Premiere Create movie from image-sequence

From TOI-Pedia


This tutorial covers creating movies from image sequences using Adobe Premiere Pro.


The image sequence must be properly named. Each frame (image) must be numbered sequentially; there should be no 'skipped' numbers and all numbers should have leading zeros. So for example:

image_001.jpg image_002.jpg

Getting started

Open Adobe Premiere and start a new project:

Premiere new project.jpg

The required settings depend on the usage of the movie:

Stand-alone movie

If the movie is going to be used for stand-alone usage (DVD, VCD, VHS, etc), the PAL preset is the best option:

Premiere project preset.jpg

Movie for Web

If the movie is intended to be included in a webpage, a custom size (width and height in pixels) may be required, e.g.: 320x240 pixels. Use the custom settings:

Premiere project custom.jpg

Importing the image-sequence

Go to File > Import

Premiere import img sequence.jpg

Check the Numbered Stills checkbox and select the first image of your sequence. Note: If your files aren't named (numbered) properly, the import may fail.

The image-sequence will be placed in your Project:

Premiere project panel.jpg

Note on Alpha channel

If the filetype of your images is TIFF or TGA, Premiere will automatically use the Alpha Channel*. The default background is black. If you want another background, create a Color Matte:

Premiere color matte.jpg

And drag this onto your timeline (onto the lowest Video layer, e.g.: Video 1).

*: Premiere Pro 1.5 has a bug with the 'ignore Alpha' setting in the interpret footage dialog (right click your iamge sequence), making it difficult to ignore the alpha channel. This problem should be fixed in Premiere Pro 2.0.

Movie timeline

Next step is to drag your image sequence from your Project inventory onto your timeline. If you have a Color Matte for your background in Video 1, drag your Image sequence onto Video 2.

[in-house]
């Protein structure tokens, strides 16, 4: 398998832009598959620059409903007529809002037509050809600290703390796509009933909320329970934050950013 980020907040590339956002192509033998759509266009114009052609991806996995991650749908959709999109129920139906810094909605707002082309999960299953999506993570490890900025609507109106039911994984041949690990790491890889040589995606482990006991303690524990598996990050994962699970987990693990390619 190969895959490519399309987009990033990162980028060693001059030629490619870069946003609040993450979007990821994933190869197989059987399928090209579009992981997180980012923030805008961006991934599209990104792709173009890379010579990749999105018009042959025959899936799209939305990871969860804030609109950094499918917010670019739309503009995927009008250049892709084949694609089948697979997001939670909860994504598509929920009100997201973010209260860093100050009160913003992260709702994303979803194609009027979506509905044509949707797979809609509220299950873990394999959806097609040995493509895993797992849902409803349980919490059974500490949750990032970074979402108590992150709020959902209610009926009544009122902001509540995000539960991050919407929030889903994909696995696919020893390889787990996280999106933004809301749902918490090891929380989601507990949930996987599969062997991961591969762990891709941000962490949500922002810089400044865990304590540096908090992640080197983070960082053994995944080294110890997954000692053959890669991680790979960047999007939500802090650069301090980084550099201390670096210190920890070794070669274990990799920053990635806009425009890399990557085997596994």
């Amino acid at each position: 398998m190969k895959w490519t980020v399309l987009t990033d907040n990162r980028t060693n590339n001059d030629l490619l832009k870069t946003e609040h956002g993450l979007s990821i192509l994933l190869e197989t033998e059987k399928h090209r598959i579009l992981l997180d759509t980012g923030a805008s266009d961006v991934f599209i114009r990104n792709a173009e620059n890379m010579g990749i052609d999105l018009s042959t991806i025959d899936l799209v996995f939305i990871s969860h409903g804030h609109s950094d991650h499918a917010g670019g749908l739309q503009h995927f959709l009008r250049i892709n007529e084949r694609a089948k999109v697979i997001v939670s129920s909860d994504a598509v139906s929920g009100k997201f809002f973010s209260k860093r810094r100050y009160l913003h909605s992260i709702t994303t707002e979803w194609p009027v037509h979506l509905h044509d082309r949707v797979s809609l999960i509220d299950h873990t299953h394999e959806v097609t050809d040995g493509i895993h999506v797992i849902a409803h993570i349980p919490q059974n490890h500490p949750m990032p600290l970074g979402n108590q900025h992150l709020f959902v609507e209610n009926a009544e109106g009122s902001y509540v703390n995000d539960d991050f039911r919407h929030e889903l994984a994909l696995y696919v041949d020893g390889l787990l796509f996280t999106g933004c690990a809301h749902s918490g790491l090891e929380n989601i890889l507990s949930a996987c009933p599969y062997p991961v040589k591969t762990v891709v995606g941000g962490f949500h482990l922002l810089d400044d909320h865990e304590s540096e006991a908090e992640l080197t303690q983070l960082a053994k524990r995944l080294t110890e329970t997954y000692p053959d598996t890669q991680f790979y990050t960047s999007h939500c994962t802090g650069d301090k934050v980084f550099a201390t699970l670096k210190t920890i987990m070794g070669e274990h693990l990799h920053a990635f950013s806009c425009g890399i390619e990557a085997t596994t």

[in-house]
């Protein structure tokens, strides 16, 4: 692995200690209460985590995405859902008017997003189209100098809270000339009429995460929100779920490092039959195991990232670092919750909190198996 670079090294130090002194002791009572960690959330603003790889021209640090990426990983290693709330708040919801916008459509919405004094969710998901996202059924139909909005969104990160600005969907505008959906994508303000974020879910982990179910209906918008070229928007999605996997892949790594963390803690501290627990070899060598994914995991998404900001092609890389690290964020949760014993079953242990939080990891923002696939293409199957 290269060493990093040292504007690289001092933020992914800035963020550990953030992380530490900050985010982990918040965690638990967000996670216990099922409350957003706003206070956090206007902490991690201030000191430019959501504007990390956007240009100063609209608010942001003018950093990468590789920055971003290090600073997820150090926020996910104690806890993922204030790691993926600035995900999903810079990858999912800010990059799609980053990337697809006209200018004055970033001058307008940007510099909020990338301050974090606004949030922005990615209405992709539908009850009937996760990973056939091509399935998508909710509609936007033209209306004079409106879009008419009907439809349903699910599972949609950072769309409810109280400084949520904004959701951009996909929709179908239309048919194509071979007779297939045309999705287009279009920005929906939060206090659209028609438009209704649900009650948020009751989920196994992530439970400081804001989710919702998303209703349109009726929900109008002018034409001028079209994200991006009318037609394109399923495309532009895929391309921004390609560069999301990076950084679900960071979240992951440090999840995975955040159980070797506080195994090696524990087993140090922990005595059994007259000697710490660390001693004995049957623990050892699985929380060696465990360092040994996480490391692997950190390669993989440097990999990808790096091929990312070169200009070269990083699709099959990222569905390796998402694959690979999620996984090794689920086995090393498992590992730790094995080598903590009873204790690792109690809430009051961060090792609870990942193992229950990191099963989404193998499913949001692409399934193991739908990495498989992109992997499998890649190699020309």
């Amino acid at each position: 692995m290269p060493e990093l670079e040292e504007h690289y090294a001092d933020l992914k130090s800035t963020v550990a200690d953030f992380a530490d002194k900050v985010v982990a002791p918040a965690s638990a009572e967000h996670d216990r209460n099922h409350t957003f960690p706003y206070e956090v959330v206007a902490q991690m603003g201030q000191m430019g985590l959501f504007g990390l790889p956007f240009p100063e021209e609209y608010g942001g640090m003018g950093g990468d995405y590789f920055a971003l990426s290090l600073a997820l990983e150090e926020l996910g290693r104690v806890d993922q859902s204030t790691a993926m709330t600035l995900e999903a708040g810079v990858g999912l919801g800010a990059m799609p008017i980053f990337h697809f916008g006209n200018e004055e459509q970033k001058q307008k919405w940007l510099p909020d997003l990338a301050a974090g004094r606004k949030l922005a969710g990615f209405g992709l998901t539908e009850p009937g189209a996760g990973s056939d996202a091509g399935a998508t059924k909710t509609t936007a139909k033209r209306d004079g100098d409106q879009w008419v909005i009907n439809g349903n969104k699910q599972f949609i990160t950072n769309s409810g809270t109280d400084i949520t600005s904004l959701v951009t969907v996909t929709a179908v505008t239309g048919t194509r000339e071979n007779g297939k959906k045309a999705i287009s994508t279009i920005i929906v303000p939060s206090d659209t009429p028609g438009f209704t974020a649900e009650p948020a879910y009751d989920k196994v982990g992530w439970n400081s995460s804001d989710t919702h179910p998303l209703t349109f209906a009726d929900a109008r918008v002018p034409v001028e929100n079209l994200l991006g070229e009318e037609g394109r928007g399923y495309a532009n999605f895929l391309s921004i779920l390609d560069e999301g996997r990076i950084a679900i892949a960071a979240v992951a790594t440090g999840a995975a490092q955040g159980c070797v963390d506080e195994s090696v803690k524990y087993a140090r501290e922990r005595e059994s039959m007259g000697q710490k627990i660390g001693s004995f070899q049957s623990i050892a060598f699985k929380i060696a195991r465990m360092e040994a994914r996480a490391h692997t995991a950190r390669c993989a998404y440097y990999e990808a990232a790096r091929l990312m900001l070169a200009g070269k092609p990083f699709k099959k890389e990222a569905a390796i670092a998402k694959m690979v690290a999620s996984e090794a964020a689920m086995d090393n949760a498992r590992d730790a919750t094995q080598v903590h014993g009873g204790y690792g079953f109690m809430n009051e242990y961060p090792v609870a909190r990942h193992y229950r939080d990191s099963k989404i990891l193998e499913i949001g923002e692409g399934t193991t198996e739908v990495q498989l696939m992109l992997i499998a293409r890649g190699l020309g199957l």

Premiere video and color matte in timeline.jpg

The scope of this tutorial doesn't cover further editing options.

Exporting to AVI movie

Select File > Export > Movie. Click Settings:

Premiere export movie.jpg

Choose 'Microsoft AVI:

Premiere export settings general.jpg

Video compression

You can apply several compression methods when exporting a movie. For best quality and flexibility, it's best to export RAW (uncompressed) video data from Premiere and use specialized software to encode it to a desired format. This method should be used when creating stand-alone movies (DVD, MPEG, XViD, etc)

If you want to export a movie for Web use, it's recommended to encode your movie using Adobe Flash to Flash Video. Adobe Flash can read almost any movie format, so you can choose several settings in Premiere. An overview:

High quality, but also large files (approx. 7Mbyte/s for a 320x240 movie). As the quality will probably will be reduced when encoding to Flash Video, uncompressed AVI may not be necessary. Only recommended for short movies or movies with (very) high quality requirements.
Intel IYUV
Good quality, medium sized files (approx 3.5MByte/s for a 320x240 movie). Recommended for most movies.
Cinepak or Intel Indeo 5.1
medium quality, small files (approx. 0.7 MByte/s for a 320x240 movie)/ Recommended for long movies with low quality requirements.

Premiere export settings video.jpg

When you export your movie, Premiere will start the rendering process. This may take quite some time, depending on the resolution, selected compression and length of the movie.

Premiere rendering.jpg

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